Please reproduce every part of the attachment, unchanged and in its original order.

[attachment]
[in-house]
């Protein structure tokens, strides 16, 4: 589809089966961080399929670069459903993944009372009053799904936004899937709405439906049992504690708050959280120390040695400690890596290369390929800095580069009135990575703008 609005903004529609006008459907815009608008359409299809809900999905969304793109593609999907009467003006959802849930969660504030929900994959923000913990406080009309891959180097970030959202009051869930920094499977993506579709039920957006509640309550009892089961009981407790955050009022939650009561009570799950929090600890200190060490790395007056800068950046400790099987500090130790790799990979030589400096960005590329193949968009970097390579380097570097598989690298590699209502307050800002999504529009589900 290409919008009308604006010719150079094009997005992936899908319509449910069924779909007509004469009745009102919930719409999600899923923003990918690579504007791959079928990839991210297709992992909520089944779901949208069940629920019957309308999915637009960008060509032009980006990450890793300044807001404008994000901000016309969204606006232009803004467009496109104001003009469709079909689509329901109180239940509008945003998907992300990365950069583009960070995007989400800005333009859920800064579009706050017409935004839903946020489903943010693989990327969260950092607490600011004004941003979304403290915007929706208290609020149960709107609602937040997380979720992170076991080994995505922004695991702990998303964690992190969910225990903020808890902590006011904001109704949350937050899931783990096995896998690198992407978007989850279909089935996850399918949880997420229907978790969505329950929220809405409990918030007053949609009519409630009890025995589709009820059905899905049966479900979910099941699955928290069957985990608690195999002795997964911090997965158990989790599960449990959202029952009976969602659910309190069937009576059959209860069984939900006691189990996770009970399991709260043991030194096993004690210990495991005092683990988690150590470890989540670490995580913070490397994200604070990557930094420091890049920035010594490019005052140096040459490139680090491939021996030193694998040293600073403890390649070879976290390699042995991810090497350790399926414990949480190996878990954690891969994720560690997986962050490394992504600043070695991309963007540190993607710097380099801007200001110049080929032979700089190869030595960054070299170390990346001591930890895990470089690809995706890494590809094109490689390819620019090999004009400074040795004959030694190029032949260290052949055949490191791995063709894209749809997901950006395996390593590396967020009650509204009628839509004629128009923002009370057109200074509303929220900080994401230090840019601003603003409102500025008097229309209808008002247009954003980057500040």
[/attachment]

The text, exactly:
[in-house]
């Protein structure tokens, strides 16, 4: 589809089966961080399929670069459903993944009372009053799904936004899937709405439906049992504690708050959280120390040695400690890596290369390929800095580069009135990575703008 609005903004529609006008459907815009608008359409299809809900999905969304793109593609999907009467003006959802849930969660504030929900994959923000913990406080009309891959180097970030959202009051869930920094499977993506579709039920957006509640309550009892089961009981407790955050009022939650009561009570799950929090600890200190060490790395007056800068950046400790099987500090130790790799990979030589400096960005590329193949968009970097390579380097570097598989690298590699209502307050800002999504529009589900 290409919008009308604006010719150079094009997005992936899908319509449910069924779909007509004469009745009102919930719409999600899923923003990918690579504007791959079928990839991210297709992992909520089944779901949208069940629920019957309308999915637009960008060509032009980006990450890793300044807001404008994000901000016309969204606006232009803004467009496109104001003009469709079909689509329901109180239940509008945003998907992300990365950069583009960070995007989400800005333009859920800064579009706050017409935004839903946020489903943010693989990327969260950092607490600011004004941003979304403290915007929706208290609020149960709107609602937040997380979720992170076991080994995505922004695991702990998303964690992190969910225990903020808890902590006011904001109704949350937050899931783990096995896998690198992407978007989850279909089935996850399918949880997420229907978790969505329950929220809405409990918030007053949609009519409630009890025995589709009820059905899905049966479900979910099941699955928290069957985990608690195999002795997964911090997965158990989790599960449990959202029952009976969602659910309190069937009576059959209860069984939900006691189990996770009970399991709260043991030194096993004690210990495991005092683990988690150590470890989540670490995580913070490397994200604070990557930094420091890049920035010594490019005052140096040459490139680090491939021996030193694998040293600073403890390649070879976290390699042995991810090497350790399926414990949480190996878990954690891969994720560690997986962050490394992504600043070695991309963007540190993607710097380099801007200001110049080929032979700089190869030595960054070299170390990346001591930890895990470089690809995706890494590809094109490689390819620019090999004009400074040795004959030694190029032949260290052949055949490191791995063709894209749809997901950006395996390593590396967020009650509204009628839509004629128009923002009370057109200074509303929220900080994401230090840019601003603003409102500025008097229309209808008002247009954003980057500040």